The assesment of the 2002 Olympic mens SP by a dubious troll is quite faulty. Abt was not at all clean. His triple axel was landed badly forward, and might have been considered a hand down by some judges. His triple lutz was badly cheated by atleast half a rotation. He was also slow throughout more than half the program as Scott Hamilton noted.
Chengiang Li did not do a quad combo, he did a solo quad, and a triple axel combination. I could see more case for him beating Plushenko than Abt, but his spins and other elements are too much of a weakness.
Plushenkos marks were given by the rules. 5.3 to 5.5 for elements. Well skating cleanly 5.7 to 5.9 would make sense and the required deduction was .4 so there you go. As for the presentation marks, obviously some judges felt it didnt disrupt the flow of the program so marked it just as was, while a few others did. A reasonable judgement either way as he got up quickly from the fall and continued.
As for Goebel his marks were more than fair in both programs. Long program his average mark was 5.8 (a couple 5.7s and a couple 5.9s, there were no 5.6s) even though he didnt have a single successful triple axel. He did not have 2 triple axels, he only had 1 and missed that one. The quality of his triples is quite poor compared to most of the top jumpers, so he was more than rewarded for his successful quads, and the 5.9s especialy were in fact not justified IMO. He received a 5.7 for presentation from almost every judges which was also quite wrong IMO. I might have had Honda over him for the bronze even without a successful quad as he did every triple perfectly, and as noted Goebel couldnt complete even 1 triple axel which is almost worse than not completing a quad, and the overall quality of his skating was in another planet from Goebel. I think Goebel in general was quite overmarked from 2001-2003 even with his quads, and lucky to attain the results he did. Most skating fans do not think he was robbed at any point in time, only a few biased and clueless homers (or in cases as we see here haters of another skater). Let me just add that 30 times (and that is probably an underestimate) more fans disagree with a huge number of Chans wins than argue Goebel deserving a higher placing at any event, including his wins at Worlds this year, so using what a few fans say as the crux of ones argument, particularly considering the source it is coming from, is comical at best.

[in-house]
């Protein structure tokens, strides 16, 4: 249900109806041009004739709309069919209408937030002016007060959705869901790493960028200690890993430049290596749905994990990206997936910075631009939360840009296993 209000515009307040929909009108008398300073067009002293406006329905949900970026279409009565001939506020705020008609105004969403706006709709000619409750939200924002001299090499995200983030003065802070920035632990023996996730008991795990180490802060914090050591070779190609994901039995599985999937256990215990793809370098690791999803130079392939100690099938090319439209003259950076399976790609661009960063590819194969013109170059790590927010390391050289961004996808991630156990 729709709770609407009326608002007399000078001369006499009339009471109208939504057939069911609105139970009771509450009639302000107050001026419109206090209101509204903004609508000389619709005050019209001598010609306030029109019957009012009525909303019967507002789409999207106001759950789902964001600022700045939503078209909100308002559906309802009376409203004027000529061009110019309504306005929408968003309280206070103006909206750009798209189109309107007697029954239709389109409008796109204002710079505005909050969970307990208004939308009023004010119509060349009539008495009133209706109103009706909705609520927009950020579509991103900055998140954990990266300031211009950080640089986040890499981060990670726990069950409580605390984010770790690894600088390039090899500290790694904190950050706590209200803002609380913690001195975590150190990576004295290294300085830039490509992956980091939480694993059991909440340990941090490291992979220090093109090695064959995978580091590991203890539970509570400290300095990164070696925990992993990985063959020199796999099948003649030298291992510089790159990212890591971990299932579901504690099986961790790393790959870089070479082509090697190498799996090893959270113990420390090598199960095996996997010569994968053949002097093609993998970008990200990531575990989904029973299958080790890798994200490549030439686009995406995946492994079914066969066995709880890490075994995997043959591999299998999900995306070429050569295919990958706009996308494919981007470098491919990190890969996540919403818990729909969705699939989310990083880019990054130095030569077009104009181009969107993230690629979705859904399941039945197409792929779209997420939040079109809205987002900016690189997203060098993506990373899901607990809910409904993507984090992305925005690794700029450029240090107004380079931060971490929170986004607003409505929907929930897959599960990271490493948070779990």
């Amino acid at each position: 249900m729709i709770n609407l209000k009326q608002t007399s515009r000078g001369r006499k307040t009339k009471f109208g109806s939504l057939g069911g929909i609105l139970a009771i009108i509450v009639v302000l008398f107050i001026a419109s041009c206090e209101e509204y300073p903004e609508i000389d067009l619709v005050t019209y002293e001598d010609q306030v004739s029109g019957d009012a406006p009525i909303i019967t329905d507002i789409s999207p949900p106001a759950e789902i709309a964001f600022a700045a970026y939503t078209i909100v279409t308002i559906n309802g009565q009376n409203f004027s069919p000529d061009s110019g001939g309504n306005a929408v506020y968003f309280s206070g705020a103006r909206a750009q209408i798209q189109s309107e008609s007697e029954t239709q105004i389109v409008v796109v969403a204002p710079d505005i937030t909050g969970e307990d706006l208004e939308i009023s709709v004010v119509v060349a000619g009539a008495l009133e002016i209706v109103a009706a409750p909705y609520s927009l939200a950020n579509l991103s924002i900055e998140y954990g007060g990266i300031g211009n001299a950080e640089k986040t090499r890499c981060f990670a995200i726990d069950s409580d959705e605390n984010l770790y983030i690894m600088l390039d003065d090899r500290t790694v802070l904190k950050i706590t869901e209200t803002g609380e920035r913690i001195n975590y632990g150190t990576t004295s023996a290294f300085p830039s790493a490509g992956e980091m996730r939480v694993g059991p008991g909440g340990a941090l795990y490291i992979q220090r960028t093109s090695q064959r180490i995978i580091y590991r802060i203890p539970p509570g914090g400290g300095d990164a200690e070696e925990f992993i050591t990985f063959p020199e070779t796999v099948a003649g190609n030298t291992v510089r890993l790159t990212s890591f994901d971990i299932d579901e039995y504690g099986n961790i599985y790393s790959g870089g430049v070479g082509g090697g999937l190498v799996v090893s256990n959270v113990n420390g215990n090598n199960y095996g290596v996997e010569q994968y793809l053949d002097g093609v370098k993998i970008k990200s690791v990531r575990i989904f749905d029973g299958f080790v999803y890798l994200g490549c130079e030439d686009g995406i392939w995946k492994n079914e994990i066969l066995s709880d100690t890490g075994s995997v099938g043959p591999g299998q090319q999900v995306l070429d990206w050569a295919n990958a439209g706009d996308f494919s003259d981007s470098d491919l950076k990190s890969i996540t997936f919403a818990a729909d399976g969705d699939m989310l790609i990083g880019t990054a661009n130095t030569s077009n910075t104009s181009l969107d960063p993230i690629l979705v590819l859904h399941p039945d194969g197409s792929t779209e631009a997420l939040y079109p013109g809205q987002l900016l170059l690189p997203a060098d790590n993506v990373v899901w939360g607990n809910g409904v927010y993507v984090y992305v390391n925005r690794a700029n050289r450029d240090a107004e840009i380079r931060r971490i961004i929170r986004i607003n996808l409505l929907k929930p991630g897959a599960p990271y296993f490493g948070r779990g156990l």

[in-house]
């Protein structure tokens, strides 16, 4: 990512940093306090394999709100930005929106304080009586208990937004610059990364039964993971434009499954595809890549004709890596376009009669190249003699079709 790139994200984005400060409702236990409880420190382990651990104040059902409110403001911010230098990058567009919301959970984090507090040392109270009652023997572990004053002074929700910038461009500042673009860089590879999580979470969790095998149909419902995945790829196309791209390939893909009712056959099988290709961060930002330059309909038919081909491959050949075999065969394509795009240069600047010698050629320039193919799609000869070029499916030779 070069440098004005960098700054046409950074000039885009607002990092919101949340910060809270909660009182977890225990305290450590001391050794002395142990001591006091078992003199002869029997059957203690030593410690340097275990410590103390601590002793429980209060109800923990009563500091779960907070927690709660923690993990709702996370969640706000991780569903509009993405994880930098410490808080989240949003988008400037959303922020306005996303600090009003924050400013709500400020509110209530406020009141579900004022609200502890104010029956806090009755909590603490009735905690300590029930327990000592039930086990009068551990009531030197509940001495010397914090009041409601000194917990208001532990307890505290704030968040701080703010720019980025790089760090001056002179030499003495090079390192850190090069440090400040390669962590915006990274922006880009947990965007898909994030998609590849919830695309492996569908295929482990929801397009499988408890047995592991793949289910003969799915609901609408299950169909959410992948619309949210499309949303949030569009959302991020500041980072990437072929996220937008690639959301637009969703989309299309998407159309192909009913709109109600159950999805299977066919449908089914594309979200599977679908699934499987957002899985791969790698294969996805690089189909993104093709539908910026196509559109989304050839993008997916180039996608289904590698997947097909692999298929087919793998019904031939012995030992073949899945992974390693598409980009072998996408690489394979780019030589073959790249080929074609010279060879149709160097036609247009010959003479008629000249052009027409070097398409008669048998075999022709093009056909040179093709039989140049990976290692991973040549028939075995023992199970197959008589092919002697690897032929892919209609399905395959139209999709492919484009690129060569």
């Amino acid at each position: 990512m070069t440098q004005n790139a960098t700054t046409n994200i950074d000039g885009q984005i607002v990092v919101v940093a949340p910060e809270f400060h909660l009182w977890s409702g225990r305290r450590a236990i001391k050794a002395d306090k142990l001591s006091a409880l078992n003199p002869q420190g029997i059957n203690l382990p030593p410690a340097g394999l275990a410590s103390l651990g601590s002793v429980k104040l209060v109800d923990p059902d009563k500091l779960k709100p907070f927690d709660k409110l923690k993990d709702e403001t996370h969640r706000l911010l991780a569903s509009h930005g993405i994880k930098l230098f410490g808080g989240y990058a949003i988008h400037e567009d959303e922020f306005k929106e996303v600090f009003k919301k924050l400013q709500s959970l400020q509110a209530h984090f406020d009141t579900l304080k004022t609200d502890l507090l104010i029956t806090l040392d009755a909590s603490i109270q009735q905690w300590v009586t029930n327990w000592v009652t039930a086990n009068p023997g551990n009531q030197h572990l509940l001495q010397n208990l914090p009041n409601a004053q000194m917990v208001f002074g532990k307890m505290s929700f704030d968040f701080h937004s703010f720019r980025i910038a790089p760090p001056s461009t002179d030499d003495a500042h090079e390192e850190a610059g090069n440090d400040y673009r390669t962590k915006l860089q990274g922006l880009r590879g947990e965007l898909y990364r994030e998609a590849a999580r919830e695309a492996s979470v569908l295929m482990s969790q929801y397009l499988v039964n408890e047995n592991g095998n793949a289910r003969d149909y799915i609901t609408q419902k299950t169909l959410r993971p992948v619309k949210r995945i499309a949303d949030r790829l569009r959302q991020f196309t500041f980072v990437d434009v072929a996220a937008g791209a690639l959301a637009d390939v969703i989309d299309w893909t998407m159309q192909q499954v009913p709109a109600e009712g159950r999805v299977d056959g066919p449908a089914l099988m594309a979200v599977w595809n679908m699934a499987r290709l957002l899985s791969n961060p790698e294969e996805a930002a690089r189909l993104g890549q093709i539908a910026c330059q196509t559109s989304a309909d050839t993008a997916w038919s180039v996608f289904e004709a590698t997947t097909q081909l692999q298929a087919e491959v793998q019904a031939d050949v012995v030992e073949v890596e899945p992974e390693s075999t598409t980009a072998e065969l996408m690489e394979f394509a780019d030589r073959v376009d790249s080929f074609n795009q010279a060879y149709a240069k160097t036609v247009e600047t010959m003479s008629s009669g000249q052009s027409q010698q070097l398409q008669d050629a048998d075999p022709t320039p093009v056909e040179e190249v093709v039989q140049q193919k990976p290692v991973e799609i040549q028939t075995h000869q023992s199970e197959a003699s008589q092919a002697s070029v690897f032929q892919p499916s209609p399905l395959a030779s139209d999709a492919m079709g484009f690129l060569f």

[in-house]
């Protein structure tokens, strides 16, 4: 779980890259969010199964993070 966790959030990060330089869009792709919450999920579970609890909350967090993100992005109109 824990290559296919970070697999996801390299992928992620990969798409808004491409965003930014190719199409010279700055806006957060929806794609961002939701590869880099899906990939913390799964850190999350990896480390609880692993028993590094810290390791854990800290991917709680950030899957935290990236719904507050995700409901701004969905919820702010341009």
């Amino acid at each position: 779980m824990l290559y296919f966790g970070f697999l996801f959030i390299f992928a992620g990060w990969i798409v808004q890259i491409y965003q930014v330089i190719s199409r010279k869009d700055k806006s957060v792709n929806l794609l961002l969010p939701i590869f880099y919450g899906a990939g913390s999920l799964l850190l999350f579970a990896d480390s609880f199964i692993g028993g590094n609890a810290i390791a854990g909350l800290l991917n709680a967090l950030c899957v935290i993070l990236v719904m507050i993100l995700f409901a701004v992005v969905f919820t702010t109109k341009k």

[QUOTE=CanadianSkaterGuy;740942]What would you call this, then? http://www.youtube.com/watch?v=AEbsdvX6lEo&t=1m21s
Oh, CSG! I watched your link, I wacthed Timothy again, and after this video http://www.youtube.com/watch?v=MhIiisXRBys "he is 1 billion extremely amazing n awsome!"
Do you really think that Tim was better?
I wrote that the ISU used the 2002 Olympics men's long program (among other events) to test CoP base values in the formative stages of the IJS.
Surely this is the most mild and innocuous post in the history of figure skating message boards. What was it about this post made you so angry?
Goebel FS: 3Z, 4S+3T, 3A+2T, 4T, 3A(so), 4S, 3F, 3L (8 jumping passes; 3 quads, 6 triples)
Plushenko FS: 4T+3T+3L(so), 4T, 3A-3F, 3A, 3Z, 2A, 2S (7 jumping passes; 2 quads, 6 triples)
Now take out the elements that overlap between them and you're left with:
Goebel FS: 4S, 4S, 2T
Plushenko FS: 4T, 2A, 2S
Essentially Goebel did a whole quad more. Factor in the fact that Goebel had transitions (spread eagle/hydroblading) into his jumps while Plushenko didn't have any, and the fact that Goebel executed 4S/3F/3L in the second half versus Plushenko's 3Z/2A/2S, and there's absolutely no way Plushenko should have been on par or outscored Goebel, technically. To me, this difference is greater than the better artistry/interpretation. I've always been a fan of rewarding skaters who execute higher difficulty (the highest difficulty in this case -- I mean we wouldn't see 3 quads in the FS for another decade!) to maintain the sport aspect of figure skating and I think on that day theatrics beat out technical.
http://www.youtube.com/watch?v=AEbsdvX6lEo&t=1m21s), but I also don't get which of Goebel's triples in that FS were of 'quite poor' quality, other than the second 3A (which was the only triple he would get a deduction on). Goebel landed his triples with good flow and fully rotated, and he had transitions going into his 3A+2T and his 3L and coming out of his 3Z. The only thing he lacks is the height that the other guys get.
Plushenko stepped out of his 3L, lipped his 3F, turned a 3S to a 2S, and had no transitions going into any of his jumps (especially his stalked 3As)... so I hope you're not referring to him as one of the top jumpers who had overall better quality of triples. The only one who I would argue had better jump quality overall was Yagudin. I'm not even a big fan of Goebel, but I think credit should be given where credit is due. A well-balanced jump layout with 3 quads, 2 axels with just a stepout on the 2nd axel, is definitely worthy of a 5.9; he should have had close to a string of them (and certainly no 5.6/5.7).